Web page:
I won't sugarcoat - I feel torn.
I love to travel, especially if that means I’m rejoining family members and old friends.
I will admit that from time to time, I feel an urge to move around a bit. To shuffle my surroundings. To wake up in cities I don’t know my way around and have conversations in languages I cannot entirely comprehend... God knows I try! :)
Go traveling and you won't ever be the same.
But - yes, there's always a 'But'! - I know it’s hard to make travel a truly “sustainable activity" because hey, no matter what you do, flying around on big petrol-drinking jets will probably never be a green thing.
Does sustainable tourism exist? Can we travel responsibly, while being more mindful of other people and the planet?
I truly don’t know.
Reflecting on my past travels, were all of those trips as sustainable as they could have been? Most likely not. Back then, I didn’t know a fraction of the things I know now and I guess that's ok, no one is born knowing it all, am I right?
My previous trips (and my trips to come) are part of the motivation for writing this post.
Let's walk through some of the best sustainable travel tips I could come up with...
Turns out, the majority of our carbon emissions come from our travel to and from our destinations. But you probably knew that already!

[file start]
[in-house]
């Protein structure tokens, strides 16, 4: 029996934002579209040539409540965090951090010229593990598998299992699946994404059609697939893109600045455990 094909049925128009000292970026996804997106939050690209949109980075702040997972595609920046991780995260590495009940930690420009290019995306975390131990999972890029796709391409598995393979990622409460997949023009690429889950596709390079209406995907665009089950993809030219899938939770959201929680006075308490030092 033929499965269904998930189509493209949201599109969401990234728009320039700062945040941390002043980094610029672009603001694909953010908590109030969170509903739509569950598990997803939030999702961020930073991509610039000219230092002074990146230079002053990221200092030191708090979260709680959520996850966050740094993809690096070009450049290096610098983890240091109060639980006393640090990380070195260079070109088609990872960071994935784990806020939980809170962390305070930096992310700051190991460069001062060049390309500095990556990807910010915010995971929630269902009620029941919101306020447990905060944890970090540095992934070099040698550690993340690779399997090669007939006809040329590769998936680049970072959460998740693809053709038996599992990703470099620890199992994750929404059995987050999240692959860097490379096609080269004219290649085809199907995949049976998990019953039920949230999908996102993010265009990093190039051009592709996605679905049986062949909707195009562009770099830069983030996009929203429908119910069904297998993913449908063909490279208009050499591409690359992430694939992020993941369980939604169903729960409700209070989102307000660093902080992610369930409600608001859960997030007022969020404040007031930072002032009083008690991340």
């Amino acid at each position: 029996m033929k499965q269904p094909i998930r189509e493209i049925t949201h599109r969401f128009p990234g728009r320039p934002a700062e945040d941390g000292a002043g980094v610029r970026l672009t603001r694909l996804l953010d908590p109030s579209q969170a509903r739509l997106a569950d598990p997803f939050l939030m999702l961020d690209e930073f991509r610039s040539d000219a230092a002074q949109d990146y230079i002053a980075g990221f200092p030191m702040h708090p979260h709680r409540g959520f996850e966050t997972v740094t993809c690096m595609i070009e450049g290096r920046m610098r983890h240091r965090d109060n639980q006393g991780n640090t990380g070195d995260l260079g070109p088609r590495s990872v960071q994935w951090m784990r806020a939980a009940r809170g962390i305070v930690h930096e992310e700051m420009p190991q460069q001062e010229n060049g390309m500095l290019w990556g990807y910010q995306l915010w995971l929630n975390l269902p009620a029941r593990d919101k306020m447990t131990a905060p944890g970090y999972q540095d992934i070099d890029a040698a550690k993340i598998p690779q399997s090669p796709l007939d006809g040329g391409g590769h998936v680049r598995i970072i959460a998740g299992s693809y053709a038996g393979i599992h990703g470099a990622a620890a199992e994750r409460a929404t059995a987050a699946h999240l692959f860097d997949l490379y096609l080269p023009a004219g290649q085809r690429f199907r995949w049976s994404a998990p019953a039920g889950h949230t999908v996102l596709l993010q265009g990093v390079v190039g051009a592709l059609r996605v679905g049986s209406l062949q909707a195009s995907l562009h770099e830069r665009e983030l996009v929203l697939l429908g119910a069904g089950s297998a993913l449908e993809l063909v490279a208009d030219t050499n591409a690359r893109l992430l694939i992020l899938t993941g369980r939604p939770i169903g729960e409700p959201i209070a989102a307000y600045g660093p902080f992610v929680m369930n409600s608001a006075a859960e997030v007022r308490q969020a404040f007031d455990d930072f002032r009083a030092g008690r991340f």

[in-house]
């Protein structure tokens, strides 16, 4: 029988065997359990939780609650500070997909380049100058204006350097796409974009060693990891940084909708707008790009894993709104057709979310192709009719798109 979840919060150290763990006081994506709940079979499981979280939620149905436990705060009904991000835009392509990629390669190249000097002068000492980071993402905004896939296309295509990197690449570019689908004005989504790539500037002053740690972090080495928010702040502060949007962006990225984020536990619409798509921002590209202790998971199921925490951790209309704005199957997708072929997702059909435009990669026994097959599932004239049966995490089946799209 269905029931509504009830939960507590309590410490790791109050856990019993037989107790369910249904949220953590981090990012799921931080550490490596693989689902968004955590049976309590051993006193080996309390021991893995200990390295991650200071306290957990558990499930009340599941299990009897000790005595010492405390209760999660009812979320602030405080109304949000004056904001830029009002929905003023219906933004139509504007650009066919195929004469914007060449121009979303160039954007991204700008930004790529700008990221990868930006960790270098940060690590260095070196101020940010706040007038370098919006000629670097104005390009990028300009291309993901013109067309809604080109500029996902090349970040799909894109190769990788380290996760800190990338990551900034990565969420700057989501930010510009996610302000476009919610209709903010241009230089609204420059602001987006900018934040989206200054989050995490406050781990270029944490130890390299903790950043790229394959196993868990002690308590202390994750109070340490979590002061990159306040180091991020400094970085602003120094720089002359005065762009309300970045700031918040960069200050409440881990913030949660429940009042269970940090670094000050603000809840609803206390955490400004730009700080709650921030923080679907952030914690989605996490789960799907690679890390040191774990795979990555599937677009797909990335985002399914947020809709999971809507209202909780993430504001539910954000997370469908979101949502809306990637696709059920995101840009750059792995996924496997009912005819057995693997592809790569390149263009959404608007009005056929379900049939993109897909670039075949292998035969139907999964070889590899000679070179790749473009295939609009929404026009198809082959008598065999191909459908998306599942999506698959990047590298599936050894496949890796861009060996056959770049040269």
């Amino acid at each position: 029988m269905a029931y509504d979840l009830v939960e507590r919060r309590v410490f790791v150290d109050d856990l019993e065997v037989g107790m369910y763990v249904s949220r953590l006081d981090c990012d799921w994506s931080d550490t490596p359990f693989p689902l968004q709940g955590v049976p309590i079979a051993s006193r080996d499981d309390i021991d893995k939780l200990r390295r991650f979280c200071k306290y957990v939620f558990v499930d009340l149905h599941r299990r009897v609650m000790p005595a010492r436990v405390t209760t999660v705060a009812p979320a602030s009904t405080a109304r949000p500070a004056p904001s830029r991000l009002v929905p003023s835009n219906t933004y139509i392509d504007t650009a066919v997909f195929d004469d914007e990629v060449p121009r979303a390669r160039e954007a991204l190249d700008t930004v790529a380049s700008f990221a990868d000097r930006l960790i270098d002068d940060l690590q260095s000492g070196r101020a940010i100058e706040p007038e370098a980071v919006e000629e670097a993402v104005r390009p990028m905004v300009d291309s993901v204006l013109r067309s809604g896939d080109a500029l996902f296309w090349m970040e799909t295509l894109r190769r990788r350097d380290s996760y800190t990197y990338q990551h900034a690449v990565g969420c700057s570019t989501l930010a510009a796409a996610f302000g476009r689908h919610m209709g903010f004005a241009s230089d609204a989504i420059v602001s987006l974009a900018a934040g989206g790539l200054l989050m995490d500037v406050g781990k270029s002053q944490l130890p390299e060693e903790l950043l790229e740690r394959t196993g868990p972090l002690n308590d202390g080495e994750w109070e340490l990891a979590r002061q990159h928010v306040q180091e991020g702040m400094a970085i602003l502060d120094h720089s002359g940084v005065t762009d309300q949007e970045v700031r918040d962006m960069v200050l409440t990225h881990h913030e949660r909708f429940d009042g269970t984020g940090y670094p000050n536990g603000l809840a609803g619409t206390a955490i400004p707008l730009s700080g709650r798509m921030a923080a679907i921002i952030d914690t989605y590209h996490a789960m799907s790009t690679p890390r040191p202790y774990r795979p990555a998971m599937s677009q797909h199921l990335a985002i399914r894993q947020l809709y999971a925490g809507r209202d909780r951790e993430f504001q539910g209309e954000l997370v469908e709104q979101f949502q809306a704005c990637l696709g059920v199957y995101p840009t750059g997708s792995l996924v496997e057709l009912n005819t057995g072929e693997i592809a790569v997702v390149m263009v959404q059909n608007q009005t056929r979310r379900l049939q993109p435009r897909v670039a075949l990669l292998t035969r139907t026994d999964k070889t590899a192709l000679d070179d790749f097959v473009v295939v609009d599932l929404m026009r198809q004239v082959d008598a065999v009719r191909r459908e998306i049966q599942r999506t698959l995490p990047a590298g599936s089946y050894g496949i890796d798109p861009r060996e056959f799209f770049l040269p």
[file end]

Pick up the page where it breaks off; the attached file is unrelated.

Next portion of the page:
So, a simple way to travel more sustainably is to reduce the distance we travel. Simple, right?
If you're still in the planning phase of your trip, maybe find a local destination that might get you the same fix – sea, mountains, foodie locations, incredible sunsets… well, Ireland has it all, lemme tell you that!
As someone who still has to fly abroad (to see my OG family & friends!) myself, I know this isn't always possible, but it's well worth considering.
Have you fully explored this beautiful green island of ours?
If you are going to far-far-away lands…
If you are traveling to a foreign land, then make it count!
Maybe not the "sustainable travel tip" you expected, but if you choose to take a few longer trips each year vs. a lot of small trips, we'll be making progress on reducing our carbon footprint. The goal might simply be to cut down on the number of plane, train, and long road trips you make each year.
If I am off to Rio, what I usually do is to spend more time there which means I will spend less time actually traveling – the greatest emitter of this whole sitch!
Become a Pioneer!
The most popular travel destinations are typically popular for a reason. Quinta de Lago? Some island off the coast of Spain? Yes and yes, they are all stunning spots.
However‚ with that popularity has come overcrowding which leads to more waste for locals to manage, greater noise pollution for the local wildlife, and high emissions from cars and transport in the local area.
The advice here is: Seek out somewhere less travelled.
The economies of local communities can benefit from some extra tourism. While seeking out more unknown destinations can better distribute the negative impacts, it can likewise also distribute the upsides of tourism for locals.